The admonition is clear. We are not, cannot, must not be unequally yoked with unbelievers. In the matter of TMD, regardless of what Mohler, Duncan and others say, this was drafted to be a theological document. Thus, in signing their names to this, they have broken the commands to be unequally yoked with unbelievers. We are called to be separate in every aspect of our lives. We are in the world, but not to be of it. Thus, the remaining problem is how do we respond when evangelicals we respect choose to break the commands of Scripture.
2 Thess. 3:14-15, “And if anyone does not obey our word in this epistle, note that person and do not keep company with him, that he may be ashamed. Yet do not count him as an enemy, but admonish him as a brother.“
This post is not intended to question whether Mohler or Duncan are true believers. The issue is how to respond in a biblical fashion to those who are brothers, yet failing to follow the “word in this epistle.” The Scriptures are clear that we cannot be yoked with those who are of the world, and it is just as clear that we have a responsibility not to keep company with those brethren who would act and teach contrary to the commands of God’s Word.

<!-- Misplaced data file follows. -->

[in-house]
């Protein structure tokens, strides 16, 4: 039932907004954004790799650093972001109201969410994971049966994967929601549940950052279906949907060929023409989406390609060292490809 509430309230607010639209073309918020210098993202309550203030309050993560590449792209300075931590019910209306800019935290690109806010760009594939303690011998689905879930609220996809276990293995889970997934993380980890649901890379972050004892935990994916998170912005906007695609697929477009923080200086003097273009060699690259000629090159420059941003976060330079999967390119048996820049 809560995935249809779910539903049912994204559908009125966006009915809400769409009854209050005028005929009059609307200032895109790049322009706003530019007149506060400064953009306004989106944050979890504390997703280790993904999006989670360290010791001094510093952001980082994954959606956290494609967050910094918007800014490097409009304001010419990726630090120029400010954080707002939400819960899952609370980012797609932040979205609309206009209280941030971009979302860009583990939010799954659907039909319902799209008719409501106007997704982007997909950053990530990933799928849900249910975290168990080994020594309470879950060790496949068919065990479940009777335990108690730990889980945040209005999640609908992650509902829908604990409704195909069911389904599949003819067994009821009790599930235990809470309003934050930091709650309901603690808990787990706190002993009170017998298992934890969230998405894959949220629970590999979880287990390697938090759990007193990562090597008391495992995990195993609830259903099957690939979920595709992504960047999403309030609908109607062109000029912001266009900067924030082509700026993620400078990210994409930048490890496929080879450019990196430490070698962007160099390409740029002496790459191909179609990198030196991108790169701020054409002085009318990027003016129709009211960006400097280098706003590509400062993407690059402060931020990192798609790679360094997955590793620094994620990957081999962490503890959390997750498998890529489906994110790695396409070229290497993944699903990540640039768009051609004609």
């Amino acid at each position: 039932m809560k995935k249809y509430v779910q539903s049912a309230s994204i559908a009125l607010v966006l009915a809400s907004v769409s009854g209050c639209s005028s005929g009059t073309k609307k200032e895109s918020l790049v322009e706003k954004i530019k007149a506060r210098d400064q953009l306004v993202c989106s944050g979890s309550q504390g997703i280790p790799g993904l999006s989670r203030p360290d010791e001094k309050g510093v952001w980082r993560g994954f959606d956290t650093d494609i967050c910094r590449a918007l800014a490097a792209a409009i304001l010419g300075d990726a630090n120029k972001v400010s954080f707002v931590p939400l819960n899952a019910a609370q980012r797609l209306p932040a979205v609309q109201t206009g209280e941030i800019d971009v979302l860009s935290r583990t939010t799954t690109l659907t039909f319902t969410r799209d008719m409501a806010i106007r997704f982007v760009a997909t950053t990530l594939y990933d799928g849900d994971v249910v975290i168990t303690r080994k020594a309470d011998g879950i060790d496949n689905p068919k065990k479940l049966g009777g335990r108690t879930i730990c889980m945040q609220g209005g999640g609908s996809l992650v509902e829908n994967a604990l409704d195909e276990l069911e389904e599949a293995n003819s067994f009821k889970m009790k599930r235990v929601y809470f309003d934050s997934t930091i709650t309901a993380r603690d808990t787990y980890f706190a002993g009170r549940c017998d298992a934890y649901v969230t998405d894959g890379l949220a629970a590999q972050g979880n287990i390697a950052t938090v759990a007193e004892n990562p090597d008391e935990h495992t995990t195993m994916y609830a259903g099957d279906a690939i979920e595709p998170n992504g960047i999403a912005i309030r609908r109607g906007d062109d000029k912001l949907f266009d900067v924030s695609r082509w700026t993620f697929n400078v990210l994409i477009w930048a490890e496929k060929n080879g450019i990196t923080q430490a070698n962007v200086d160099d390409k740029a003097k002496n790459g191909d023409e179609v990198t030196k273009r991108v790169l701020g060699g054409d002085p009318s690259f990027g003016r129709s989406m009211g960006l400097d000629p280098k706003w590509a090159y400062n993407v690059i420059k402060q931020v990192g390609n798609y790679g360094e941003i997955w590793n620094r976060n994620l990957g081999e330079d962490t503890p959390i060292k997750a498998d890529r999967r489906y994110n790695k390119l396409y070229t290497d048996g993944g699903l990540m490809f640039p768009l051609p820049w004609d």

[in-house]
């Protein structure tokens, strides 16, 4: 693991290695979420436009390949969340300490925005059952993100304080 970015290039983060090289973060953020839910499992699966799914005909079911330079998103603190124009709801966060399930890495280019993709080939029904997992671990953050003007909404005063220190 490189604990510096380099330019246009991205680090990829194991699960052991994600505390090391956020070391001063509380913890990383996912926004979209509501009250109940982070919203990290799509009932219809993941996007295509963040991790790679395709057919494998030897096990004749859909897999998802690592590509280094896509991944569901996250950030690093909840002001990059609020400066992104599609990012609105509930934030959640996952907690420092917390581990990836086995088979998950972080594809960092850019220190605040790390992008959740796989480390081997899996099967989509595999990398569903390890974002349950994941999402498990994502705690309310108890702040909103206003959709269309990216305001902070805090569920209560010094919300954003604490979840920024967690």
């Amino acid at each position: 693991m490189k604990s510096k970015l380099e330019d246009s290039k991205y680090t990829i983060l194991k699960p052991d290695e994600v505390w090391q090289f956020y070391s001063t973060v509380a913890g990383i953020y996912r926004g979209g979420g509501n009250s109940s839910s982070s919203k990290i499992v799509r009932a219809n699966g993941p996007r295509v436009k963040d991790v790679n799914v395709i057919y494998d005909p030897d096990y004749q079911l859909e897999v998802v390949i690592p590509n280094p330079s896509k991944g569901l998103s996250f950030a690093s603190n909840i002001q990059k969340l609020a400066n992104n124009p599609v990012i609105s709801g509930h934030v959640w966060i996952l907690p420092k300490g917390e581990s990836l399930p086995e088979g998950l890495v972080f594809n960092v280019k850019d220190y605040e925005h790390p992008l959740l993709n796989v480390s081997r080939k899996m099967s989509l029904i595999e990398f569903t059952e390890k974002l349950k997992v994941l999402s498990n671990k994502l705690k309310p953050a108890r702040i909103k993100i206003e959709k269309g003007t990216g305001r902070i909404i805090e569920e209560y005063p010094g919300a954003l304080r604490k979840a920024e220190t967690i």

Therefore, in the matter of church discipline which is local church specific, the commands in 2 Thessalonians 3 show that we still have a responsibility to perform. It is with the purpose in mind of restoration at all times, not with ostracizing a brother or trying to throw him under the bus. My prayer is that Mohler, Duncan and others will repent of their desire to link up with the enemy and repent of such. My prayer is that they will seek forgiveness from those they are leading astray as men called to shepherd their flocks. If they do not and continue on their current path, then other evangelical leaders/pastors/believers have a responsibility to disassociate with them until they do.